However, the Spiritual Courts spent much more time on settling the estates of the deceased than on the sins of the living. The Wills of the wealthy might be legally-prepared documents, occasionally with copperplate calligraphy and red seal appended, yet these stand out in the files among the scribbled Manx quartos like picture hats in a village market. The wills of the illiterate were normally nuncupatory, i.e., spoken out, wherever possible in the presence of the Parish Clark, who would write it down before witnesses. Occasionally there was no clerk, perhaps even none who could write. Then the Parish Quest took sworn statements from those present, and sifted out of them the relevant intentions of the deceased. But frequently there was no will of any sort. Then the Quest would meet, appoint four honest men to make an inventory of the estate, and then divide it among the heirs. A wife automatically owned half of the property, and could not be dispossessed of any of it without her consent. So inventories constantly record items such as Half a Cow or Half a Spade. Where there was land, the heir was always the eldest son, or the eldest daughter if there were no sons. Inherited land was by law so entailed and could not be willed to another. Property personally acquired could be left at will. But mostly among the poor there was just nothing to leave.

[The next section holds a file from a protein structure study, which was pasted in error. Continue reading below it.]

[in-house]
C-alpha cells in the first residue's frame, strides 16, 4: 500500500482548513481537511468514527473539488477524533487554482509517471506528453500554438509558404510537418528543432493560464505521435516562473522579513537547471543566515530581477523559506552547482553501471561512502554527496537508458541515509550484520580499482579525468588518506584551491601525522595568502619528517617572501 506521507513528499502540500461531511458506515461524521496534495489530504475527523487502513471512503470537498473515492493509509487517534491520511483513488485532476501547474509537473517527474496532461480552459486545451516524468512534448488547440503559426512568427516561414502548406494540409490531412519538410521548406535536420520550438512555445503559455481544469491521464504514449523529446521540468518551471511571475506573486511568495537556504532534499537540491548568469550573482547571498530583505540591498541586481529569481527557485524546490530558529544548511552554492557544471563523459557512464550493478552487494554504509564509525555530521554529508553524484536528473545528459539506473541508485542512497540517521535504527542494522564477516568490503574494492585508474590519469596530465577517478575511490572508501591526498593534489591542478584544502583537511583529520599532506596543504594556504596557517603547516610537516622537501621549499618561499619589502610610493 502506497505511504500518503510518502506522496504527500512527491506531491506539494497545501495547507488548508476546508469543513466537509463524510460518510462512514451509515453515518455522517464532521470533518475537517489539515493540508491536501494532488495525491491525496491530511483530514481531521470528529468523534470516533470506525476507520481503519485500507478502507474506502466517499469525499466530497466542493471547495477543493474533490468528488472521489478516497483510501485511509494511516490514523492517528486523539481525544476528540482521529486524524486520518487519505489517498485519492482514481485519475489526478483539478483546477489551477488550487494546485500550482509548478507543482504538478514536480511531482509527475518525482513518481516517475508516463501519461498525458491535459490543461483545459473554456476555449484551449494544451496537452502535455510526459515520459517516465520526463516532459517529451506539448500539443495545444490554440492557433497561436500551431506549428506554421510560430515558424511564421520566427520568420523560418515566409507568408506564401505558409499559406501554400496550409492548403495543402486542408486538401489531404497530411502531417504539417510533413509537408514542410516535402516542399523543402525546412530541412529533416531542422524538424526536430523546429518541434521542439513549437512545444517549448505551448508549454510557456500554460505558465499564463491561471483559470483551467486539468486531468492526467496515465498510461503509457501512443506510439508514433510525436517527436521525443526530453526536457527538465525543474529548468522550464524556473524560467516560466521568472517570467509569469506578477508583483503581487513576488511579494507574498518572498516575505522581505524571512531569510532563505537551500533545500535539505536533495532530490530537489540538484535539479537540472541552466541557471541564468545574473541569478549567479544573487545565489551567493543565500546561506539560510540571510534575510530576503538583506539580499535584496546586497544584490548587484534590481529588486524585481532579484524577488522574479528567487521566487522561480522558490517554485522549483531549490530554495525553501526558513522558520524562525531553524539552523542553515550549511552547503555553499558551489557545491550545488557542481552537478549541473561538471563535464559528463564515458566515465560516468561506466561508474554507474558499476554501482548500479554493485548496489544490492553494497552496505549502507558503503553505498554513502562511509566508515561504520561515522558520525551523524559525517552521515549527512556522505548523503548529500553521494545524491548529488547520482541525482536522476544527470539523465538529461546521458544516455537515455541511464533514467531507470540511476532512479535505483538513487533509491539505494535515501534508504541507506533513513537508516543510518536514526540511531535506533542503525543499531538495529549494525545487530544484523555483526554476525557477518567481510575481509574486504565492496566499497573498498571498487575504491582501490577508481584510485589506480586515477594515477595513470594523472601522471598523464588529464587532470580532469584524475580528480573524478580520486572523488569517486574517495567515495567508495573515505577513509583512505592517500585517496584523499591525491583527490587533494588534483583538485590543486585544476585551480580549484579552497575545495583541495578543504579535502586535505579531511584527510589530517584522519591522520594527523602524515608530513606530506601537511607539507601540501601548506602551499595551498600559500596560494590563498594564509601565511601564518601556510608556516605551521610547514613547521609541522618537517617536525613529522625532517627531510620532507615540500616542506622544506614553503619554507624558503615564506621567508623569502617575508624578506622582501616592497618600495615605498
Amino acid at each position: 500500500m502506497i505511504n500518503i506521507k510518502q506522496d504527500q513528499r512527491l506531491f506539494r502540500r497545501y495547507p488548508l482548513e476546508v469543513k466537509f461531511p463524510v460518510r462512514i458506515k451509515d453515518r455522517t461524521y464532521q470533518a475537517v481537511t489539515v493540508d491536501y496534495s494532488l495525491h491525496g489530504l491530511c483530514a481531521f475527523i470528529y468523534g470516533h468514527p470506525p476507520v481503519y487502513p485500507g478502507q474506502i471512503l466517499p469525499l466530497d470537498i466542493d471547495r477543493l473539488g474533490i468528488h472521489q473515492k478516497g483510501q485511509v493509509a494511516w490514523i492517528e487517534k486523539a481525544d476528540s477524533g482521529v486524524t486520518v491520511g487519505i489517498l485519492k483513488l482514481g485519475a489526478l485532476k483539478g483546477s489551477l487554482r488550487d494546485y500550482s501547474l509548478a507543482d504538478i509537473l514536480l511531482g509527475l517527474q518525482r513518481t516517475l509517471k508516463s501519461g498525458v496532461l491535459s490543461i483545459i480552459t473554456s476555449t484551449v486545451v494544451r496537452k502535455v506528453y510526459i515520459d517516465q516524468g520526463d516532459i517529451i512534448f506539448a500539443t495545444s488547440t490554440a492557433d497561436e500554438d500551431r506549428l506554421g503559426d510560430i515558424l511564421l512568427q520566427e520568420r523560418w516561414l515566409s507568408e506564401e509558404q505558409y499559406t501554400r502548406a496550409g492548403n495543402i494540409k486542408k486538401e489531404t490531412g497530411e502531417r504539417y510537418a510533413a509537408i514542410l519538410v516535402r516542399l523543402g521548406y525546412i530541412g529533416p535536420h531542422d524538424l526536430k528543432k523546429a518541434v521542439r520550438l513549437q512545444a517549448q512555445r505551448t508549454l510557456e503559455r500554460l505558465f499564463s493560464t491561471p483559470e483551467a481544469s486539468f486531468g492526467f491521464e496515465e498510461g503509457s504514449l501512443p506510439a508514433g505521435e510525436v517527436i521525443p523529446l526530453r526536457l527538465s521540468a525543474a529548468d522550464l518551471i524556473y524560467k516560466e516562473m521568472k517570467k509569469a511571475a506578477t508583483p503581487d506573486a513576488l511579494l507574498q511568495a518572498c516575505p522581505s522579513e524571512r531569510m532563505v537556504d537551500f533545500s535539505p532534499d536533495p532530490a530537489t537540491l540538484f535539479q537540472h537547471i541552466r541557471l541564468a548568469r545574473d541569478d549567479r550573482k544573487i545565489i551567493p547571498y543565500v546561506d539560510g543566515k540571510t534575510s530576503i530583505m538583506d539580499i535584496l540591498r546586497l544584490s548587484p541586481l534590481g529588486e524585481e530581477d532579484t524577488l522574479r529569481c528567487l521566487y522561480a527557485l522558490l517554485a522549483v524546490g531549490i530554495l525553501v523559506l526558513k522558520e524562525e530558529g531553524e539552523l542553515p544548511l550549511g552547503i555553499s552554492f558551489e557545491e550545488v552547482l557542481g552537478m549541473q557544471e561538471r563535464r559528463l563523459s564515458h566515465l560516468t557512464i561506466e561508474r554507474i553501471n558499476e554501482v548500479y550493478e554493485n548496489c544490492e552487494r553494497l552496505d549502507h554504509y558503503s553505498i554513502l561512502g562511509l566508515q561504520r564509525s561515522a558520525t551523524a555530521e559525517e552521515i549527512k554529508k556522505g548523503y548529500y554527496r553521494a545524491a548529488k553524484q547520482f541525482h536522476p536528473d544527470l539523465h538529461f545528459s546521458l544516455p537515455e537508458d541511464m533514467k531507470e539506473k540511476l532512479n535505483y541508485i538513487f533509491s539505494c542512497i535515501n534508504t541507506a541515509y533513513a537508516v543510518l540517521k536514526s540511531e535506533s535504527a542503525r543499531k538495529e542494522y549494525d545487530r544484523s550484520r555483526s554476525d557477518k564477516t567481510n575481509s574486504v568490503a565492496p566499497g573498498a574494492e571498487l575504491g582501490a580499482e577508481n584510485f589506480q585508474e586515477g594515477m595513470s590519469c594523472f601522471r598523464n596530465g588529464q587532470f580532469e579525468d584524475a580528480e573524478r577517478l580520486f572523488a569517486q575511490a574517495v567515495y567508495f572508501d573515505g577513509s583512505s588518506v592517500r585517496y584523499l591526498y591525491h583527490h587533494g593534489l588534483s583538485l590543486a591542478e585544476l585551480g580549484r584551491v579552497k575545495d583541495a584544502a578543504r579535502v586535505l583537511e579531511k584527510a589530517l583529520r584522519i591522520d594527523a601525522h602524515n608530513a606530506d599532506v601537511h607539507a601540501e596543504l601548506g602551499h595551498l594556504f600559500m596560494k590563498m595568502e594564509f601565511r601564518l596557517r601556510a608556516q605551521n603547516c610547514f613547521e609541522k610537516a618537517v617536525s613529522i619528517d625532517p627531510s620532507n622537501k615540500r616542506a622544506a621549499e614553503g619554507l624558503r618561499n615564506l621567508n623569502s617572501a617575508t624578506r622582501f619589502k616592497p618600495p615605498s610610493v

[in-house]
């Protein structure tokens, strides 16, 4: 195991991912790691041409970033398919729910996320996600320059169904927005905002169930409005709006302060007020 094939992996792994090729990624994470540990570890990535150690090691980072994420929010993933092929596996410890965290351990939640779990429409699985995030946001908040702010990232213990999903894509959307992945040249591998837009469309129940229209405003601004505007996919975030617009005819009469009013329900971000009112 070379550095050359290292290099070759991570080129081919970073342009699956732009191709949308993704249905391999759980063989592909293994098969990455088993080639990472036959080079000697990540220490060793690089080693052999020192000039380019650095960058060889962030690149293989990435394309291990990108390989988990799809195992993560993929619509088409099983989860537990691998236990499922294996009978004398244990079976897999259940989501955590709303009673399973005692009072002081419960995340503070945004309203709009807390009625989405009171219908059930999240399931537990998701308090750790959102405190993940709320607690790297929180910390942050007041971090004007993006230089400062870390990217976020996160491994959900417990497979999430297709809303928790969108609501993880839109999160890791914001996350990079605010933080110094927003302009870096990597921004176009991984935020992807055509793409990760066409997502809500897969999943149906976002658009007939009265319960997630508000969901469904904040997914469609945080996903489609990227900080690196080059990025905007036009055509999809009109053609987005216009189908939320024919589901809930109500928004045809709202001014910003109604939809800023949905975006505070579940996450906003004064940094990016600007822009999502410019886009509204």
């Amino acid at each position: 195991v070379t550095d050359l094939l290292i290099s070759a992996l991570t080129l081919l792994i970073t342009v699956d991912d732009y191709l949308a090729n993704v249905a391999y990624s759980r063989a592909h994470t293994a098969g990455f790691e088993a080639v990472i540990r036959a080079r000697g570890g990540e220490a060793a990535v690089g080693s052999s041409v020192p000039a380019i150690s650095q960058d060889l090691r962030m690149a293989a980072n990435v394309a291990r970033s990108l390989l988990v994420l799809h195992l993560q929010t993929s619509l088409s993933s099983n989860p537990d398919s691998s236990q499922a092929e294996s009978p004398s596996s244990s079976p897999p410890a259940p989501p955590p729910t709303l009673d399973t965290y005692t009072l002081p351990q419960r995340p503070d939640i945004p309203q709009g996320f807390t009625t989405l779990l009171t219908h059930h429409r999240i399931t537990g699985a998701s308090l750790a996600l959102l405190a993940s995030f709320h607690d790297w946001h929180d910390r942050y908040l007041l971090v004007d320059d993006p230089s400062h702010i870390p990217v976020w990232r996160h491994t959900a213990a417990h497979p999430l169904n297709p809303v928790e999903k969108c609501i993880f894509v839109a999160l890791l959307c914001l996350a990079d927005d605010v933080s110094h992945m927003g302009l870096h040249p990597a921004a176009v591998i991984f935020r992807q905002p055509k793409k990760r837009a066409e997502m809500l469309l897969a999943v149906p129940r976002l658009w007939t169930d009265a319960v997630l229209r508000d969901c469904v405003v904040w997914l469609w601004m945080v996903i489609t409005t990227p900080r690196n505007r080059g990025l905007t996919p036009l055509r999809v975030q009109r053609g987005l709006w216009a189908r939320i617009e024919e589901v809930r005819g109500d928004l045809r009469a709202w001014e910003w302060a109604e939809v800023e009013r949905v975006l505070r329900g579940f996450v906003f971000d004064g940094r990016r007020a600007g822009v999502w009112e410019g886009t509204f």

It is from Wills that inferences can be drawn about the social status of a family. It may be possible to indicate something of the standing of the various Kissack families from statistics of wills. How many of them had anything to leave? How did their social position differ from parish to parish? I have made a rough tabulation of the respective numbers of family wills, baptisms and burials for 5 parishes where our presence was significant, Lezayre, Maughold, Jurby, Santon and Patrick, divided into 18th and 19th centuries. Patrick and Jurby had relatively small family presences in the 18th century, and so figure only in the later one. In the 18th century the ratio of Wills to Burials were : slightly above 1 in 2 for Santon; and 1 in 3 for Lezayre and Maughold. In the 19th century, above 1 in 2 in Patrick; 1 in 2 in Maughold and Santon; 1 in 3 in Lezayre, but 1 in 13 in Jurby. The ratio of Wills to Baptisms are (for the 18th century only) :above 1 to 2 in Santon; 1 to 3 in Lezayre and Maughold; 1 to 3 in Patrick, and 1 to 11 in Jurby. The implications for Jurby can be assessed later.

Note 1 - Correspondence received casts some doubt on Rex's conclusion - read more